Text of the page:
By Jeff Frazer
Caprock High School, Amarillo
AP Government/ U.S. History
I got into the bicycling projects by accident. Several years ago, the Amarillo Library was having its International Week with the featured country being France. The students got extra credit for each activity that they went to. One activity that year was a bike race in Palo Duro Canyon. I told them (Government students at Caprock High School) that if they found out about the race, we would participate as a group. They followed through with their end, and I have been going to bicycle races ever since.
I personally am not a bicycle racer, but these races have been excellent teaching tools.
1. They teach kids to finish what they start. That is the one rule that I have with the students. They must finish the race to get credit. They can’t quit. A few years ago, I had a student with Cerebral Palsy. He could not even ride a bike, but he came with a bike and pushed it for 9 miles in Palo Duro Canyon. That took real courage. Bicycle racing is about finishing what you start.
2. These bicycle races have given students a place to plug into some activity with the school. It gives them a chance to work and laugh and get to know other students from their school. Many times, I have had parents come to these races to cheer on their kids. Many do not even speak English, but they want to support their kids. This may be the only thing that the student has ever participated in at school. These races teach team work and build unity that make the kids do better in school. It gives them an experience they will all never forget. I always hear from past graduates: “Are you still doing the bike races?”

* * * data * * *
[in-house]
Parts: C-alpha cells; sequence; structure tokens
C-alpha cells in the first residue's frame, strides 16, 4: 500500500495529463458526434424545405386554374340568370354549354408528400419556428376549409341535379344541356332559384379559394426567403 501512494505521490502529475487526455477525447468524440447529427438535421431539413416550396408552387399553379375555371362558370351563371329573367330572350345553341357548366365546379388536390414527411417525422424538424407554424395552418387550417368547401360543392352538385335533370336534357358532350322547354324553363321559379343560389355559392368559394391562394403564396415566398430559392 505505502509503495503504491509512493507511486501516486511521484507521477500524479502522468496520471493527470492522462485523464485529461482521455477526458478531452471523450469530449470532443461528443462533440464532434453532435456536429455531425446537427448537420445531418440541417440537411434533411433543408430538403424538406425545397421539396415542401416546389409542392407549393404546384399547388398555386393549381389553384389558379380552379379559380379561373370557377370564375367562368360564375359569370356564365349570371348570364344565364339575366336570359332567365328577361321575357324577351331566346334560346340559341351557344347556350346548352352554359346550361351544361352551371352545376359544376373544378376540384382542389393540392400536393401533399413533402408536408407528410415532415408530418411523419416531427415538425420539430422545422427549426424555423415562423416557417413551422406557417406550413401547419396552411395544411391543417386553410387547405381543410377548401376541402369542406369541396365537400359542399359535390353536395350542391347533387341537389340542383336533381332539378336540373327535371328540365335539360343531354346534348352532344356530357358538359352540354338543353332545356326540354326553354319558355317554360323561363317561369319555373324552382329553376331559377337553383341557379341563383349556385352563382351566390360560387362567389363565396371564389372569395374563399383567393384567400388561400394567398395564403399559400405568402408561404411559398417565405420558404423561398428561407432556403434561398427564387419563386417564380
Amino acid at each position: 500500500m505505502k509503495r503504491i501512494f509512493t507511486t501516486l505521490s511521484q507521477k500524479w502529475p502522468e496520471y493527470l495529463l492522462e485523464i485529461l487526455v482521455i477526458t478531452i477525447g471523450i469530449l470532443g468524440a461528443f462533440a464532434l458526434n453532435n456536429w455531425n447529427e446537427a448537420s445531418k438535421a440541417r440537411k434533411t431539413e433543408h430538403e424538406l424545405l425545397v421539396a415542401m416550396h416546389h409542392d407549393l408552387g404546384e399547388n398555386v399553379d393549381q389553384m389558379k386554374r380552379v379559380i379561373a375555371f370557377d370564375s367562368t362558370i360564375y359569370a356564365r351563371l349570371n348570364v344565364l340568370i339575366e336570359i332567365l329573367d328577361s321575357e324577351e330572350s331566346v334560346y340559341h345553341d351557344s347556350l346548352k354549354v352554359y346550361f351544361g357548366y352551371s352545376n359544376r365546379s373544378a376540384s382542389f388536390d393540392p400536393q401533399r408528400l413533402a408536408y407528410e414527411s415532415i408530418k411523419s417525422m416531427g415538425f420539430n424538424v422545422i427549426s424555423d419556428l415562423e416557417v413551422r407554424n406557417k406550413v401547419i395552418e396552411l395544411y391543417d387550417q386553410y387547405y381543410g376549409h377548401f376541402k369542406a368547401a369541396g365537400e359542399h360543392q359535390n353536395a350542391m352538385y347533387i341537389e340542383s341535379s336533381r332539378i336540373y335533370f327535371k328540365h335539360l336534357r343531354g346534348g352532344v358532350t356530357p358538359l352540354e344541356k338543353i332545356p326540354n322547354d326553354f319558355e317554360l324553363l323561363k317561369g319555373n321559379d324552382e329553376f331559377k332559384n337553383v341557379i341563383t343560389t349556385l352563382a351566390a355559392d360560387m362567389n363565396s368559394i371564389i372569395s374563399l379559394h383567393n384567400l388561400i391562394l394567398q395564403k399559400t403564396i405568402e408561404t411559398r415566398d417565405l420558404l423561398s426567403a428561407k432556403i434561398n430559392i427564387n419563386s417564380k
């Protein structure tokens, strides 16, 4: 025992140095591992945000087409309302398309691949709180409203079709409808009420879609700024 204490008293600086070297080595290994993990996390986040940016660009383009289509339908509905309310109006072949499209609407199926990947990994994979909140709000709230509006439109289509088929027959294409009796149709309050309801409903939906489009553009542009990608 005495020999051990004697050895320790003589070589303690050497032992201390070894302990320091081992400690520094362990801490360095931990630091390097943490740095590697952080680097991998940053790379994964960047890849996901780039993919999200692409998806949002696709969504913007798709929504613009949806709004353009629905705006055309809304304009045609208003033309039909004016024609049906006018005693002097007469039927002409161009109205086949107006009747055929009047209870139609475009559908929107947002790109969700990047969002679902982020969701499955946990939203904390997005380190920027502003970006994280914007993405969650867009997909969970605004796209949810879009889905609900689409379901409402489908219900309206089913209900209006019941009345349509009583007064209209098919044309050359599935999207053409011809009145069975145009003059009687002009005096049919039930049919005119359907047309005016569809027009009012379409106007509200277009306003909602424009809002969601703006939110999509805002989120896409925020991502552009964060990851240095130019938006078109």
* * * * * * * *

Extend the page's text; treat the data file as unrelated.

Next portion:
3. I still continue offering the bike races as part of my class because of the support that I have received from the members of the Amarillo cycling community. They always make us feel so welcome and a part of each event. I believe some of the best people that I have ever met are cyclists. I truly appreciate them and the Old Tascosa Cycling Club.
Today, we had 5 senior students race in the Thin Mint Challenge. They were: Eric Suddeath, Jorge Castillo, Jonathan Luna, Brianna Diaz, and Vanessa Valasquez. Eric Suddeath happened to win 3rd in his Beginner/Junior Division with a time of 32:10. I should also have about 10 more kids riding in the Pain on the Plains Race in Palo Duro Canyon on September 24th.